Sunday 15 December 2019


Season Greetings to All from your friends here at NONSENSE CENTRAL..

Giorgio Coniglio (registered pseudonym) and DrGH want to send you and yours all the best for a Happy Chanukah, a Merry Christmas, a prosperous New Year, and freedom from irritating robo-calls (you can pick up to 3 of these choices).

To help you enjoy all the time for socializing and contemplation at this time of year, there is nothing like structured NONSENSE.
And we are delighted to send you some samples and links to the expanding world of nonsense without any obligation on your part. You may have already seen some of this material, but most of it is newly formatted, and may be worth your giving it a second look. (If not, it can be easily sent to TRASH.)

Song-lyrics from the 2015 holiday season revisited, based on an article in the journal The Economist entitled "TURKEY'S FLIGHT"

SUBSTITUTE LYRICS are subbed into TWO original songs, making this a a pair-ody.
ORIGINAL SONG#1: "The Christmas Song" (Chestnuts...), written by Wells and Tormé  in 1944, and recorded by the Nat King Cole Trio 1946.
ORIGINAL SONG#2: "Good King Wenceslas", John Mason Neale 1853, but often now mistakenly referred to as 'traditional'. Neale's piece, (based on accounts of the Bohemian Wenceslas legend, and a 13th century 'spring-carol tune) was highly criticized in the 1920s as "ponderous moral doggerel".
PARODY COMPOSED: Giorgio Coniglio (registered pseudonym) and Dr. GH, January, 2015; updated in 2017.   
SONGLINK: Click here to see the song-lyrics with chord charts formatted for performers on ukulele and guitar (other string instruments can probably benefit as well.)
 For another song-lyrics parody on  "The Christmas Song"  see our earlier posting "The Cynic's Songhere.
But, BE WARNED: The song-lyrics site is now a private blog, so to be allowed access, you will have to leave me a comment here indicating your email address, so I can set up your entrance documentration.


part #1(to the tune of The Christmas Song - "Chestnuts Roasting")

Essay featured in Economist,
Turkeys' origins disclosed -
Centerpiece of each year's Yuletide feast,
Subspecies bred in Mexico.

Dolts like me believed that gobblers and that Mid-East land -
Names were mere coincidence.
Ottomans, trading ships, caravans -
I understand, it now makes sense.

You can enjoy the rest of the song by clicking to this link which will lead you to our fascinating blog... (The link is guaranteed to be free of viruses, malware and antibiotic-resistant organisms.)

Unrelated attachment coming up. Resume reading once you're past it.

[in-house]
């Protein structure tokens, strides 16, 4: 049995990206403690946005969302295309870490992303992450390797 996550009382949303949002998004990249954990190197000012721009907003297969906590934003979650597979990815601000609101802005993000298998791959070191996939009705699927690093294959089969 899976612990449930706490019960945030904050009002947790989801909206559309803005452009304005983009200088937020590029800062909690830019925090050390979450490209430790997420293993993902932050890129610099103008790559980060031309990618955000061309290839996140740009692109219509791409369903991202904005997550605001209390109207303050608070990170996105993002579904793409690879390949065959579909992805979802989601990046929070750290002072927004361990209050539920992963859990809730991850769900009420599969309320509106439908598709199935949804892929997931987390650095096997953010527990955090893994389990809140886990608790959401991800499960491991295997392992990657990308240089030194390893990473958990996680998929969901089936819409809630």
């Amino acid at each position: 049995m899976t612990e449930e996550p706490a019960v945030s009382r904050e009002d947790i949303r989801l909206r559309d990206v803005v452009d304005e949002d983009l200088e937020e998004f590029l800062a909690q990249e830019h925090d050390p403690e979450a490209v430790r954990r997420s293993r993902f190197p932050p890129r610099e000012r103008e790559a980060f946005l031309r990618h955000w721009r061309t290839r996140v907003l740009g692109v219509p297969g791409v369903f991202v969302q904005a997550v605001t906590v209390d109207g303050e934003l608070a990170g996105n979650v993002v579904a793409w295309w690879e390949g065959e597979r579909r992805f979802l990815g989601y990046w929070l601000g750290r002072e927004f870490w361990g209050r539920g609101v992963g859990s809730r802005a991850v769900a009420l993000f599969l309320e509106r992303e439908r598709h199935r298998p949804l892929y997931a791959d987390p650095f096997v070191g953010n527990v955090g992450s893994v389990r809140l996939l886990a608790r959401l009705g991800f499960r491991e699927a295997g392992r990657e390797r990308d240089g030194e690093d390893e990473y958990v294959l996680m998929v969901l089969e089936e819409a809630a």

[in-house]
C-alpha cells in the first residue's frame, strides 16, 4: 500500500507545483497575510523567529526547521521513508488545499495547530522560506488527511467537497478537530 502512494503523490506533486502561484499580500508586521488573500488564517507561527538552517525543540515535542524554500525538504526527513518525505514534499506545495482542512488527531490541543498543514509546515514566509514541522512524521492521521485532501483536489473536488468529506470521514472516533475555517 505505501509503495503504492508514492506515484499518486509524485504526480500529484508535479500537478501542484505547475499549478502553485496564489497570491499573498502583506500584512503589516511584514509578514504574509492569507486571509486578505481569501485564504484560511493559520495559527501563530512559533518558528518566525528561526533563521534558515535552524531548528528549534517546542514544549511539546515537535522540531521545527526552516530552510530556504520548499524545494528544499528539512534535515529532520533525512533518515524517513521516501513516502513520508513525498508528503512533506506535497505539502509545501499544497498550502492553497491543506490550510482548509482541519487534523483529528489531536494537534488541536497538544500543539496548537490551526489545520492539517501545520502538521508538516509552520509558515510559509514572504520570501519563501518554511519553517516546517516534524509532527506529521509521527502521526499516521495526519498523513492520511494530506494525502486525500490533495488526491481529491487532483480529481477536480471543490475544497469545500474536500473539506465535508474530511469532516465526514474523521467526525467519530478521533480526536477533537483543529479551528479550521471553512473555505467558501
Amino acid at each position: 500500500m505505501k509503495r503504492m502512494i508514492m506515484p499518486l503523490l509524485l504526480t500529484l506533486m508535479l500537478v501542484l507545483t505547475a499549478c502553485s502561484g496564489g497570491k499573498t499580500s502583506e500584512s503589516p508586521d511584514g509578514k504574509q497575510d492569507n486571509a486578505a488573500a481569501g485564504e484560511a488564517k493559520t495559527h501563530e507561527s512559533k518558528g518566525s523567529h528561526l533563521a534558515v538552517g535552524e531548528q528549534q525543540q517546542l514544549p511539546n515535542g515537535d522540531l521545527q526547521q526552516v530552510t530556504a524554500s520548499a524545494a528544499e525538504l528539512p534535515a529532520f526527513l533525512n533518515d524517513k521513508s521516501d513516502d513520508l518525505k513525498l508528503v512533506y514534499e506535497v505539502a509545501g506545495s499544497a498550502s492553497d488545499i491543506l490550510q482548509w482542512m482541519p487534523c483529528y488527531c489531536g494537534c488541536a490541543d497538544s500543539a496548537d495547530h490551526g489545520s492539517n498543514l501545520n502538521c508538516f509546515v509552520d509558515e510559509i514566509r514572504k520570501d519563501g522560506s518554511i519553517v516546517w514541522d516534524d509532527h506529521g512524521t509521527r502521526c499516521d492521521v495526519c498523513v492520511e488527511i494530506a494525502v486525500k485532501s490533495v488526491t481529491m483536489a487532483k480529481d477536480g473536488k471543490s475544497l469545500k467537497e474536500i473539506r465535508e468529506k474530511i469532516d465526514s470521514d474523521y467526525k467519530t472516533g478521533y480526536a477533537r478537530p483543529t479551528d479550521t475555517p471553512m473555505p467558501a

or if you prefer to trash this communication, I suspect you know the routine.



WORDPLAY post #196
SATIRE COMPOSED: Giorgio Coniglio (registered pseudonym) and Dr. GH, 2018-2019. Today's verses have also been published or remain under review at (Omnificent EnglishDictionary in Limerick Form), an online humour dictionary that has accumulated over 100,000 laboriously edited limericks, including over 300 that we have submitted there. The OEDILFian code number for the verse and its status, 'T' = 'transitional', is indicated below each of our slides. 
Palindromes have been featured on our blogsite EDIFYING NONSENSE since its inception. The concept of 'goofy' variants on classical palindromes was honored as the topic of three blog-postings that you can link to here. 
A to H post#20 ; I to O post#29 ; P to Z post #40. Indeed, the goofy variants are often the key to teasing rhymes from this otherwise inflexible form of wordplay.
Incidentally, artwork, including photos, as well as poetry, are the creation of this website's author-editors unless otherwise indicated.  The original 'inventors' of the classic palindromes have generally not been reported, and are best regarded as having been lost in the sands of time.

SONGLINK: For those readers who like poetry set to music: You can find lots of singable limerick medleys on our sister blog "SILLY SONGS and SATIRE". 

Please note that beyond this point in the presentation, there will be an exclusive correlation between green italicized font and palindromes (phrases or sentences whose letters are ordered identically when they are read backwards as well as forwards)

1. A man, a panama
2. Drawn onward
3. Dennis sinned
4. Gnu dung
5. Yreka bakery
6. Lonely Tylenol
7. UFO tofu
8. Too hot to hoot
9. Never odd or even 
10. Sex at noon taxes
11. No 'X' in Nixon
12. A Santa at NASA
13. T. Eliot's toilet
14. Madam, I'm Adam
15. Sex of foxes
16. Able ere Elba
17. A Toyota's a Toyota
18. No lemon; no melon (Fruitless)
19. Mr Owl ate my metal worm
20. Emil's lime
21. Ida's denial
22. Selfless
23. See-saw
24. Canals 

 "A man, a plan, a canal -- Panamais one of the best known palindromes in the English language. Read about the deliberations leading to the discovery of this iconic phrase in either poetry or song-lyrics

You can enjoy the rest of these short poems by clicking on this link which will lead you to...

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